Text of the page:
To produce aluminum oxide, the natural ore bauxite is dissolved in a sodium hydroxide solution, forming aluminum hydroxide. This is then sintered or calcined in a rotary kiln to drive off the water, yielding aluminum oxide (Smelter Grade Alumina, SGA).
Economically the most important use of aluminum oxide is as a precursor for metallic aluminum; 90% of global aluminum oxide production is used for this single purpose. However, alumina have many more uses: In the chemical industry, it comes into play as an adsorbent, as a carrier material for catalysts and as a catalyst in its own right. The high hardness makes it an ideal abrasive and polishing agent and sintered aluminum oxide (corundum) is used as a refractory material in high temperature environments like furnaces. Aluminum oxide-based ceramic materials are also vital in modern electronics; their low dielectric loss factor makes them ideal dielectric materials.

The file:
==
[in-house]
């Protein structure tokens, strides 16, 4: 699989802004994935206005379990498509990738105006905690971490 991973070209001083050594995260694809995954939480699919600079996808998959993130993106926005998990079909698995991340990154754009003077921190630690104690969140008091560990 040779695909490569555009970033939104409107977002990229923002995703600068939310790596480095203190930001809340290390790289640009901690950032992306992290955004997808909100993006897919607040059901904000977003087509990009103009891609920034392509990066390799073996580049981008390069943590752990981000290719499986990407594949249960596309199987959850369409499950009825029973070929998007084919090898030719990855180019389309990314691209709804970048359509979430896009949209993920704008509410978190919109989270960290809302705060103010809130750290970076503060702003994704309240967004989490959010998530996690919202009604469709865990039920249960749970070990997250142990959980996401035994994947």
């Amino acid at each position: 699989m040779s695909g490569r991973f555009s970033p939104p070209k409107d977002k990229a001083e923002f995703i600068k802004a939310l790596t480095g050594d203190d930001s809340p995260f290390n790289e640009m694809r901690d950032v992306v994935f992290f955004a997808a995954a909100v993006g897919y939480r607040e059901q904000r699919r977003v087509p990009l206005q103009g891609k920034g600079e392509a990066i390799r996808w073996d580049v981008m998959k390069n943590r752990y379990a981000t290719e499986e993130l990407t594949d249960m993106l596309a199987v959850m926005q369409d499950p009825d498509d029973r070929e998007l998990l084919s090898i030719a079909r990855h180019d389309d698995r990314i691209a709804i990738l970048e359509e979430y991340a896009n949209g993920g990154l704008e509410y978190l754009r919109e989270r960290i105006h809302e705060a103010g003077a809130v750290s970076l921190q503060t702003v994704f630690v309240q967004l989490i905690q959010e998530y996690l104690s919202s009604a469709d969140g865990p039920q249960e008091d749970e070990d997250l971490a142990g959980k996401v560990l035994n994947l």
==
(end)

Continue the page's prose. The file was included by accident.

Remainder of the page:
Calcined aluminum oxide is also used in high-performance ceramics, saving lives as ballistic armor or making life more livable as an implantable prosthetics.
Aluminum oxide is highly suitable for mechanical applications that require high resistance to friction and wear, impact protection and corrosion resistance. Additionally, since its melting points are higher than 2000 °C, applications at temperatures of up to 1900 °C (3453 °F) are possible.
The material characteristics of aluminum oxide based ceramic depends largely on the purity of the starting materials and the production process. The higher the purity of the aluminum oxide, the higher the quality of the ceramic material. Therefore, it is absolutely vital to prevent contamination. Failure to do so can result in very costly production mistakes.
At IBU-tec, we have been successfully preforming this process for decades and our comprehensive set of process equipment offers the ideal conditions for pilot testing and/or production. If you need help with a project involving aluminum oxide, please contact us. We will be happy to advise you.